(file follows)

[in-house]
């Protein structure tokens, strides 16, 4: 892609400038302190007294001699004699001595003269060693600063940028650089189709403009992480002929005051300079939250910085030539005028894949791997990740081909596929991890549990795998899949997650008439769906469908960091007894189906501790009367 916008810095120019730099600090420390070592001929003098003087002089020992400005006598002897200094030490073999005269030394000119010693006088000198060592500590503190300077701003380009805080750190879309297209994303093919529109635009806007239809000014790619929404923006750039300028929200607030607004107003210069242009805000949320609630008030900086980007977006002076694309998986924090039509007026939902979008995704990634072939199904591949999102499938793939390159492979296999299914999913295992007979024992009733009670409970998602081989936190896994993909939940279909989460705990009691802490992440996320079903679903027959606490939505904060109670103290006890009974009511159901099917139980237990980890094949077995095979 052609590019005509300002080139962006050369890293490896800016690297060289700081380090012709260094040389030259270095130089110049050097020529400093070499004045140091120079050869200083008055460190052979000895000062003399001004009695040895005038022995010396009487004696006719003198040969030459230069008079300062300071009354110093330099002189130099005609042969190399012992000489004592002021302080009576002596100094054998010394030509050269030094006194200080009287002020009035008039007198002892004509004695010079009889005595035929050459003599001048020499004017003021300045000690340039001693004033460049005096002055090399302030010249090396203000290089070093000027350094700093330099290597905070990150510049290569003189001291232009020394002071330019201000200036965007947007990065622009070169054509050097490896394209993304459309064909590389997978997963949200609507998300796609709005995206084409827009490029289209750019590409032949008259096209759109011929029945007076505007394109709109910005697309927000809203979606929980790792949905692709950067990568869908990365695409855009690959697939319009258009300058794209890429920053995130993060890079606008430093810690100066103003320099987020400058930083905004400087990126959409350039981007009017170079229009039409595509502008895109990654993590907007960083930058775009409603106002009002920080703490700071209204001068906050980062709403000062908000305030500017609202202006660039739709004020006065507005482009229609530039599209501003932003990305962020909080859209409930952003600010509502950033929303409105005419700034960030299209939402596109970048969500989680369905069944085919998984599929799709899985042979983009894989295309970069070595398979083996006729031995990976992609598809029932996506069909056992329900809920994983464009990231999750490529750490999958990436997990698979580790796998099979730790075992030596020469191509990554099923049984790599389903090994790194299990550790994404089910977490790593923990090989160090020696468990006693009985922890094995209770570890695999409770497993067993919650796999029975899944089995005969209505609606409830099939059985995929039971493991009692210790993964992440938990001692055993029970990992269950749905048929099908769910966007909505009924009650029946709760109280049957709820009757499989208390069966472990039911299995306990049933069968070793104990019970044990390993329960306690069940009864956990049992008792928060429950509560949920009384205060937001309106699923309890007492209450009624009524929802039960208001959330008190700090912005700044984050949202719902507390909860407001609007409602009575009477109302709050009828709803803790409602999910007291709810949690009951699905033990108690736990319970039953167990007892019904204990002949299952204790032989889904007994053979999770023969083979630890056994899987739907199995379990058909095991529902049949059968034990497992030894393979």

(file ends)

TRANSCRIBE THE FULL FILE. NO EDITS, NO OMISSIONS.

[in-house]
């Protein structure tokens, strides 16, 4: 892609400038302190007294001699004699001595003269060693600063940028650089189709403009992480002929005051300079939250910085030539005028894949791997990740081909596929991890549990795998899949997650008439769906469908960091007894189906501790009367 916008810095120019730099600090420390070592001929003098003087002089020992400005006598002897200094030490073999005269030394000119010693006088000198060592500590503190300077701003380009805080750190879309297209994303093919529109635009806007239809000014790619929404923006750039300028929200607030607004107003210069242009805000949320609630008030900086980007977006002076694309998986924090039509007026939902979008995704990634072939199904591949999102499938793939390159492979296999299914999913295992007979024992009733009670409970998602081989936190896994993909939940279909989460705990009691802490992440996320079903679903027959606490939505904060109670103290006890009974009511159901099917139980237990980890094949077995095979 052609590019005509300002080139962006050369890293490896800016690297060289700081380090012709260094040389030259270095130089110049050097020529400093070499004045140091120079050869200083008055460190052979000895000062003399001004009695040895005038022995010396009487004696006719003198040969030459230069008079300062300071009354110093330099002189130099005609042969190399012992000489004592002021302080009576002596100094054998010394030509050269030094006194200080009287002020009035008039007198002892004509004695010079009889005595035929050459003599001048020499004017003021300045000690340039001693004033460049005096002055090399302030010249090396203000290089070093000027350094700093330099290597905070990150510049290569003189001291232009020394002071330019201000200036965007947007990065622009070169054509050097490896394209993304459309064909590389997978997963949200609507998300796609709005995206084409827009490029289209750019590409032949008259096209759109011929029945007076505007394109709109910005697309927000809203979606929980790792949905692709950067990568869908990365695409855009690959697939319009258009300058794209890429920053995130993060890079606008430093810690100066103003320099987020400058930083905004400087990126959409350039981007009017170079229009039409595509502008895109990654993590907007960083930058775009409603106002009002920080703490700071209204001068906050980062709403000062908000305030500017609202202006660039739709004020006065507005482009229609530039599209501003932003990305962020909080859209409930952003600010509502950033929303409105005419700034960030299209939402596109970048969500989680369905069944085919998984599929799709899985042979983009894989295309970069070595398979083996006729031995990976992609598809029932996506069909056992329900809920994983464009990231999750490529750490999958990436997990698979580790796998099979730790075992030596020469191509990554099923049984790599389903090994790194299990550790994404089910977490790593923990090989160090020696468990006693009985922890094995209770570890695999409770497993067993919650796999029975899944089995005969209505609606409830099939059985995929039971493991009692210790993964992440938990001692055993029970990992269950749905048929099908769910966007909505009924009650029946709760109280049957709820009757499989208390069966472990039911299995306990049933069968070793104990019970044990390993329960306690069940009864956990049992008792928060429950509560949920009384205060937001309106699923309890007492209450009624009524929802039960208001959330008190700090912005700044984050949202719902507390909860407001609007409602009575009477109302709050009828709803803790409602999910007291709810949690009951699905033990108690736990319970039953167990007892019904204990002949299952204790032989889904007994053979999770023969083979630890056994899987739907199995379990058909095991529902049949059968034990497992030894393979």